Albert Gabriel Rigolot was born in Paris on the 28th November, 1862. He studied and revered the work of the Old Masters and they greatly influenced his own artistic development. Rigolot's technique was measured and precise. His naturalistic style and treatment of light is reminiscent of the Barbizon School - perhaps best illustrated in his portrayals of sunlit ponds and rivers. His paintings offer vignettes of rural French life - peasants in Brittany rendered with a warmth and sensitivity that illustrates Rigolot's affection for his subject matter. Harvest scenes were another of his favourite themes - these show equal competence in painting figures and mastering depth and composition in landscape.
Rigolot travelled to Algeria, as was fashionable amongst artists in the late 19th Century. He painted many Oriental scenes and was consequently elected a member of the French Society of Orientalists. These works show the sophisticated, poetic vision that was the hallmark of the Orientalists and is seen in the work of great artists such as Jean Leon Gerome (1824-1904).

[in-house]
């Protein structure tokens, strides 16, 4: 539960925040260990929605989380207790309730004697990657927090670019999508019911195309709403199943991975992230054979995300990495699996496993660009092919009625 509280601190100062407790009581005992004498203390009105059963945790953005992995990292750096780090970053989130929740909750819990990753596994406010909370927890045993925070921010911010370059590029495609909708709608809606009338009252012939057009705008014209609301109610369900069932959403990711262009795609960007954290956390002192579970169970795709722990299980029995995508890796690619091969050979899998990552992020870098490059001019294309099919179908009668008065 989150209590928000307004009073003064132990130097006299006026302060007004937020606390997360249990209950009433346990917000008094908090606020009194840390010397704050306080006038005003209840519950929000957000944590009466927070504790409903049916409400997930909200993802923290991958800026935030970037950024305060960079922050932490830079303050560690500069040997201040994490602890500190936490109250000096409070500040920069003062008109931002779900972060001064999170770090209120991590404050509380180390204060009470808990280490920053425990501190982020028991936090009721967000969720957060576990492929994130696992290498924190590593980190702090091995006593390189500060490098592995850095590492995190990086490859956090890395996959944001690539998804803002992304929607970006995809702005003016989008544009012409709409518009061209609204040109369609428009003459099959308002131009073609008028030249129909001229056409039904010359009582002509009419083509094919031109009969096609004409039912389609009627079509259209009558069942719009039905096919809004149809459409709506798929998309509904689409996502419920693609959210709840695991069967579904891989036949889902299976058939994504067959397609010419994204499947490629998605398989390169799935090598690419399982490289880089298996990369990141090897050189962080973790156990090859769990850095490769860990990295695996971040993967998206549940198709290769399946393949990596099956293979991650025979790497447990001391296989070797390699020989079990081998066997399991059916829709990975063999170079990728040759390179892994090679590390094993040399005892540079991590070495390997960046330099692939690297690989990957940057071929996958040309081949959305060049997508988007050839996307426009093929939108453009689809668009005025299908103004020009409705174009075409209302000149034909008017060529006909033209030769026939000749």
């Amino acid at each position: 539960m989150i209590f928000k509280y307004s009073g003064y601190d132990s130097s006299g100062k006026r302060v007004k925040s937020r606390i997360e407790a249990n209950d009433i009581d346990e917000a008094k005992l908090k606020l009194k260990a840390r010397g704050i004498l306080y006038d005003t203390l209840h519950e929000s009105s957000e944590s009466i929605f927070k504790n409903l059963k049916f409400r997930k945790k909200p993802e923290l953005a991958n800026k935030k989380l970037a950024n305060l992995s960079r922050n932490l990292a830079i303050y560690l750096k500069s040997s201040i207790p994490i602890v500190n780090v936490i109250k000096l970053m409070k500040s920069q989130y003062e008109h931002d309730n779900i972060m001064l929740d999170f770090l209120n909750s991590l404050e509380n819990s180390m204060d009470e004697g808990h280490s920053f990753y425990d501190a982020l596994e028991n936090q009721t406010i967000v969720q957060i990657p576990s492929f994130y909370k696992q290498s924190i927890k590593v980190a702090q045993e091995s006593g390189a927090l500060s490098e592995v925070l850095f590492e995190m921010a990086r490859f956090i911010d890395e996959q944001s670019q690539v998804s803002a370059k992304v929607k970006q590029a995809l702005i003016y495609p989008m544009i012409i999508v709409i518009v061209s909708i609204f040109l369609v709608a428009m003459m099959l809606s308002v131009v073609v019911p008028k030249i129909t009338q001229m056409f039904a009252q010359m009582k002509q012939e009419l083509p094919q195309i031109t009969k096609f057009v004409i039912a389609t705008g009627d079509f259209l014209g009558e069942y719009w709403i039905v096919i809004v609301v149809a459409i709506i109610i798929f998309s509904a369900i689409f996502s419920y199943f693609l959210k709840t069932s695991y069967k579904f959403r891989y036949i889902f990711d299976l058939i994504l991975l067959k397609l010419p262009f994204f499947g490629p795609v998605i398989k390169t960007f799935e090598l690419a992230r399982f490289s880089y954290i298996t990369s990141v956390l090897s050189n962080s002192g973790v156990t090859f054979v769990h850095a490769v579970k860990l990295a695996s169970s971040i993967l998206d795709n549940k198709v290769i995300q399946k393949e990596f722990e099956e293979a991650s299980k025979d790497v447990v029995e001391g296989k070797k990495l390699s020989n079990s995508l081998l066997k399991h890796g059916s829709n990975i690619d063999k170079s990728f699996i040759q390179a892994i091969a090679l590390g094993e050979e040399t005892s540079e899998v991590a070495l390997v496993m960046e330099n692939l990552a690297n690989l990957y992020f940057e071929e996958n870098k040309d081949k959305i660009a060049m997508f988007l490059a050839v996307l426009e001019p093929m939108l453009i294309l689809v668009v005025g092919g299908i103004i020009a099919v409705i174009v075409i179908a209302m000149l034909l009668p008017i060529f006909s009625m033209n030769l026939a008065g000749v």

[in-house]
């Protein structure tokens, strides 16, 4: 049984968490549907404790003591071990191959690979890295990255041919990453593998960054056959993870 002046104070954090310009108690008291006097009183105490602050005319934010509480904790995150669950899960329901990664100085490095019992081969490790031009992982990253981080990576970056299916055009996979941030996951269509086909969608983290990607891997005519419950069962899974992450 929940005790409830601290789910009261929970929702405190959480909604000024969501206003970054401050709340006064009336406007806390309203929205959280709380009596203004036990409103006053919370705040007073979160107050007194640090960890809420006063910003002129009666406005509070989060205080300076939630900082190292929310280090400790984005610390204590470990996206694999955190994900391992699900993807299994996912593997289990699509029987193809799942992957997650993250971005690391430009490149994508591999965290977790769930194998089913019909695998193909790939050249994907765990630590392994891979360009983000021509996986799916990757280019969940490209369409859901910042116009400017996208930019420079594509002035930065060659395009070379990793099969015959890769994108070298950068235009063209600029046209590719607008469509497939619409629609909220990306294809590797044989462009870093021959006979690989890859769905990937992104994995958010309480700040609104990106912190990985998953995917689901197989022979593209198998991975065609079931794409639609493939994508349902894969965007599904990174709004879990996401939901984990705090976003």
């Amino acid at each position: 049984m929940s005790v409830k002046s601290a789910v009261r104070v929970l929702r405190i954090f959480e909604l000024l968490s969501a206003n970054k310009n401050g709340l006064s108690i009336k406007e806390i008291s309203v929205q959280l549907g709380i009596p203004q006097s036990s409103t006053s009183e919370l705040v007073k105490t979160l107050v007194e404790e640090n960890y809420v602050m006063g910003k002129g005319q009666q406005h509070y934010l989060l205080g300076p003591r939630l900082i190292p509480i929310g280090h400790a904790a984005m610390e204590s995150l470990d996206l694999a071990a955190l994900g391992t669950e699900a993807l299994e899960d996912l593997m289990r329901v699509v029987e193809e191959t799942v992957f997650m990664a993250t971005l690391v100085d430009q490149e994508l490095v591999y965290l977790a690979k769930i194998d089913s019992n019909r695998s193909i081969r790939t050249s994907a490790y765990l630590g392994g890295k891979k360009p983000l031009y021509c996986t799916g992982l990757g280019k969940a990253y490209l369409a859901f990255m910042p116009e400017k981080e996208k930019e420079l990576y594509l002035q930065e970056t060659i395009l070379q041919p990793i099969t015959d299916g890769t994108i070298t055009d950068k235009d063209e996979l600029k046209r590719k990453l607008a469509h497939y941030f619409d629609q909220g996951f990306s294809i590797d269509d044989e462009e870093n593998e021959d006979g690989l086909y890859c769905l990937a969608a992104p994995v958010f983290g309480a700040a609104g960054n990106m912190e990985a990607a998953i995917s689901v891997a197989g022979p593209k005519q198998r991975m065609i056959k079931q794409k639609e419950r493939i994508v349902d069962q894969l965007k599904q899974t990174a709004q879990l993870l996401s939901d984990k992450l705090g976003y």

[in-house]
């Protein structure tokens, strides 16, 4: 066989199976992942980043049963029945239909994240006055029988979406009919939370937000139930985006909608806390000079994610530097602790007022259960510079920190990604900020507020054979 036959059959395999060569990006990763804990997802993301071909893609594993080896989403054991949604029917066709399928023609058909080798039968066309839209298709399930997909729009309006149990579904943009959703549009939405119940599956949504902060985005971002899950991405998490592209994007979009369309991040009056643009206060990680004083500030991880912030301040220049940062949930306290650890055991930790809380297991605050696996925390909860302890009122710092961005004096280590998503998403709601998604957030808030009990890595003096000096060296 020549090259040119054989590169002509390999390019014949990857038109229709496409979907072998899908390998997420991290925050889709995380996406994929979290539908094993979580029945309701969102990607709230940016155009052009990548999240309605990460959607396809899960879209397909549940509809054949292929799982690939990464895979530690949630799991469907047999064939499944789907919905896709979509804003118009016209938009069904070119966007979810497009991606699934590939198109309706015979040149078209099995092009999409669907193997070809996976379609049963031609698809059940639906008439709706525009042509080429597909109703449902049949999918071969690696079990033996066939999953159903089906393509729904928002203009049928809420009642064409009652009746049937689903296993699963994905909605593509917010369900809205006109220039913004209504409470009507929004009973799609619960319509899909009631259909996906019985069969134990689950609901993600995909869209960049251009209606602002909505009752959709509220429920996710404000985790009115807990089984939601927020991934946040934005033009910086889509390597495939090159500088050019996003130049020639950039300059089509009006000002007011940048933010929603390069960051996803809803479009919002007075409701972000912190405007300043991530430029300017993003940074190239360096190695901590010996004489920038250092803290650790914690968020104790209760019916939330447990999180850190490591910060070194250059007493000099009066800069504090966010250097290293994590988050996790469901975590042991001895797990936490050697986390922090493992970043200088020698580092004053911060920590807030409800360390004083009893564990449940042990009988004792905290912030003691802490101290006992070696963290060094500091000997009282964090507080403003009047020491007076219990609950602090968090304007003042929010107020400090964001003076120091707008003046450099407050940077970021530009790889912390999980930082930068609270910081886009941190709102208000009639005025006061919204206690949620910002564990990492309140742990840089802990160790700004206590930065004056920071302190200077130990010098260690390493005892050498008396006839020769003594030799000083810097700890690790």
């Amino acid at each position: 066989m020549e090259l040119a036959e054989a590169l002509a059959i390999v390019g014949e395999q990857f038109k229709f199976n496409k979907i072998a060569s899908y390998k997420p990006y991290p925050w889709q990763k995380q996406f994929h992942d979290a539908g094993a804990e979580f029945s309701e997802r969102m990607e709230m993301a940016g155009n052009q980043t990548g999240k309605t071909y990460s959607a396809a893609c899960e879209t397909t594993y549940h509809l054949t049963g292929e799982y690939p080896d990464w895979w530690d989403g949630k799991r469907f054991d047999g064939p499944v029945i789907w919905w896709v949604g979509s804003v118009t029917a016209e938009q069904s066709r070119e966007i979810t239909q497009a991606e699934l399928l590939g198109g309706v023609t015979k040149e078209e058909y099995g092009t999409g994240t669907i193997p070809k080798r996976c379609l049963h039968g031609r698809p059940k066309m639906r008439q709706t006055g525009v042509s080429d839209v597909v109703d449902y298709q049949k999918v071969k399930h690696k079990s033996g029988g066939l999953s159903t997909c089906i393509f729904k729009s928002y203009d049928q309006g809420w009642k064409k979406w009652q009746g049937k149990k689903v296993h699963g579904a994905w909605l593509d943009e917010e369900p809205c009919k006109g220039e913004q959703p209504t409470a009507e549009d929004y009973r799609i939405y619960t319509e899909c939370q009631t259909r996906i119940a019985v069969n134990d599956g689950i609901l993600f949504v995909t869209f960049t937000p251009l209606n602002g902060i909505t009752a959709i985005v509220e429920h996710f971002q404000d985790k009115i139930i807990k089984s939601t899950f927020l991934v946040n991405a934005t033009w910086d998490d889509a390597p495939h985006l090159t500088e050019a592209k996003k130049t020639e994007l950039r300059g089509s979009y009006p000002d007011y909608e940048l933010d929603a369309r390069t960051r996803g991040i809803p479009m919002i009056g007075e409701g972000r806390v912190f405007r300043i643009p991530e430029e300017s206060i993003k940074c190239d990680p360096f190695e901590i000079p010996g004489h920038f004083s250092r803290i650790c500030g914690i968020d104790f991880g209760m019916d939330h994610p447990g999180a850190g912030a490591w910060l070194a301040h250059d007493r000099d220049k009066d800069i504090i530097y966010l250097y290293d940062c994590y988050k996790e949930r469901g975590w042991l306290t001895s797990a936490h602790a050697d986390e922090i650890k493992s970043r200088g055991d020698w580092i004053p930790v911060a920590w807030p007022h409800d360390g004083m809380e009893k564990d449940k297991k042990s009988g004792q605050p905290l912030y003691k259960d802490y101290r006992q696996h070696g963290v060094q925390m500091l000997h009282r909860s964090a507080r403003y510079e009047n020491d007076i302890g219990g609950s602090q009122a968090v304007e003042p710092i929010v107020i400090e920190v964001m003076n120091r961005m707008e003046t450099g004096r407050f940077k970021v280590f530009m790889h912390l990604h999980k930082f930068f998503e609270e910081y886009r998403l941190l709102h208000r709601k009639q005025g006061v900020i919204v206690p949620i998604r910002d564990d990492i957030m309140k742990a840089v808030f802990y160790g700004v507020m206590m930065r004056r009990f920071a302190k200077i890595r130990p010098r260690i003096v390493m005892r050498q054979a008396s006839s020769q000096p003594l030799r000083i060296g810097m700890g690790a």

He was a member of the Societe des Artistes Francais from 1888, and from 1886 he exhibited regularly at the Paris Salon. In 1889 he was recommended for the Honours List - he received a Medaille de Troisieme Classe in 1891, a Medaille Deuxieme Classe in 1892, a Medaille d'Argent in 1900 and the Legion of Honour in 1901. This recognition from the state illustrates Rigolot's importance as a cultural figure at the time.